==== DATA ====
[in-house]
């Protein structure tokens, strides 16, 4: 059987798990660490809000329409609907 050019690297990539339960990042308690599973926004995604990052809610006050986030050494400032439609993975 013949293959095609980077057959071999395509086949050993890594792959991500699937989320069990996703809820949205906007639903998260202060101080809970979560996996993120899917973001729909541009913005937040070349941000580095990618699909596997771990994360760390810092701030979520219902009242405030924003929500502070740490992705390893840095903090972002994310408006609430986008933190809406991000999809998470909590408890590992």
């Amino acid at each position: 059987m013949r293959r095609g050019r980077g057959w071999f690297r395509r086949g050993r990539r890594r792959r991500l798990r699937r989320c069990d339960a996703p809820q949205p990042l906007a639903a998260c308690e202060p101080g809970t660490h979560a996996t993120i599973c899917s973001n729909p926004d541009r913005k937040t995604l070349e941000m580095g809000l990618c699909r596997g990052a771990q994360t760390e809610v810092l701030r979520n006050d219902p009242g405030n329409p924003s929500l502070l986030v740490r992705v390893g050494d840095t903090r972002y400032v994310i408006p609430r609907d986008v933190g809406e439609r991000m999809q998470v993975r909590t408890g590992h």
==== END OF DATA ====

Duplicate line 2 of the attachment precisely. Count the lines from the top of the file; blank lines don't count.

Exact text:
């Protein structure tokens, strides 16, 4: 059987798990660490809000329409609907 050019690297990539339960990042308690599973926004995604990052809610006050986030050494400032439609993975 013949293959095609980077057959071999395509086949050993890594792959991500699937989320069990996703809820949205906007639903998260202060101080809970979560996996993120899917973001729909541009913005937040070349941000580095990618699909596997771990994360760390810092701030979520219902009242405030924003929500502070740490992705390893840095903090972002994310408006609430986008933190809406991000999809998470909590408890590992």